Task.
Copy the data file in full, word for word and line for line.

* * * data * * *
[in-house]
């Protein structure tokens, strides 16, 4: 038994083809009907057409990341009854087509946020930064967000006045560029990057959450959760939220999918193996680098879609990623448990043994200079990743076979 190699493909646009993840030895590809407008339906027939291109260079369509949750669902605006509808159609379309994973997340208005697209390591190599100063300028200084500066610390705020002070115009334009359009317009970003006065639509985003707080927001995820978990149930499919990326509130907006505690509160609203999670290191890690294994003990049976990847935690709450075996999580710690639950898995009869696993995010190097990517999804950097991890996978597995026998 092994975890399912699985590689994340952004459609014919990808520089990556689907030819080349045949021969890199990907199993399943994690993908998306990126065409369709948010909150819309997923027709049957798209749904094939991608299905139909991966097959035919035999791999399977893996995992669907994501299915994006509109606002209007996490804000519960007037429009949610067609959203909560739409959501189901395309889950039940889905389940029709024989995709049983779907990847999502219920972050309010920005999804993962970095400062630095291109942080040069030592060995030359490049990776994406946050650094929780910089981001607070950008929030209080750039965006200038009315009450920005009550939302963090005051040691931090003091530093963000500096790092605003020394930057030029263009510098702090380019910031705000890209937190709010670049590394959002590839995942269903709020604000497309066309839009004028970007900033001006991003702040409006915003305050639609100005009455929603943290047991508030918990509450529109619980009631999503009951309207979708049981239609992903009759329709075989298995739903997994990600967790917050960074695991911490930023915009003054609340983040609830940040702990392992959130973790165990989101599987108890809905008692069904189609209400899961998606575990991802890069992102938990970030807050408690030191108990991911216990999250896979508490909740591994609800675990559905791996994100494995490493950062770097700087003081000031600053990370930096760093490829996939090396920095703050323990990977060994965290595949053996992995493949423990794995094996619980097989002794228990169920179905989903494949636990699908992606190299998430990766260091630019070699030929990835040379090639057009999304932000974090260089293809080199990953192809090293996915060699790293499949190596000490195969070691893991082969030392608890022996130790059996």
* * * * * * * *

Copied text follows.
[in-house]
């Protein structure tokens, strides 16, 4: 038994083809009907057409990341009854087509946020930064967000006045560029990057959450959760939220999918193996680098879609990623448990043994200079990743076979 190699493909646009993840030895590809407008339906027939291109260079369509949750669902605006509808159609379309994973997340208005697209390591190599100063300028200084500066610390705020002070115009334009359009317009970003006065639509985003707080927001995820978990149930499919990326509130907006505690509160609203999670290191890690294994003990049976990847935690709450075996999580710690639950898995009869696993995010190097990517999804950097991890996978597995026998 092994975890399912699985590689994340952004459609014919990808520089990556689907030819080349045949021969890199990907199993399943994690993908998306990126065409369709948010909150819309997923027709049957798209749904094939991608299905139909991966097959035919035999791999399977893996995992669907994501299915994006509109606002209007996490804000519960007037429009949610067609959203909560739409959501189901395309889950039940889905389940029709024989995709049983779907990847999502219920972050309010920005999804993962970095400062630095291109942080040069030592060995030359490049990776994406946050650094929780910089981001607070950008929030209080750039965006200038009315009450920005009550939302963090005051040691931090003091530093963000500096790092605003020394930057030029263009510098702090380019910031705000890209937190709010670049590394959002590839995942269903709020604000497309066309839009004028970007900033001006991003702040409006915003305050639609100005009455929603943290047991508030918990509450529109619980009631999503009951309207979708049981239609992903009759329709075989298995739903997994990600967790917050960074695991911490930023915009003054609340983040609830940040702990392992959130973790165990989101599987108890809905008692069904189609209400899961998606575990991802890069992102938990970030807050408690030191108990991911216990999250896979508490909740591994609800675990559905791996994100494995490493950062770097700087003081000031600053990370930096760093490829996939090396920095703050323990990977060994965290595949053996992995493949423990794995094996619980097989002794228990169920179905989903494949636990699908992606190299998430990766260091630019070699030929990835040379090639057009999304932000974090260089293809080199990953192809090293996915060699790293499949190596000490195969070691893991082969030392608890022996130790059996």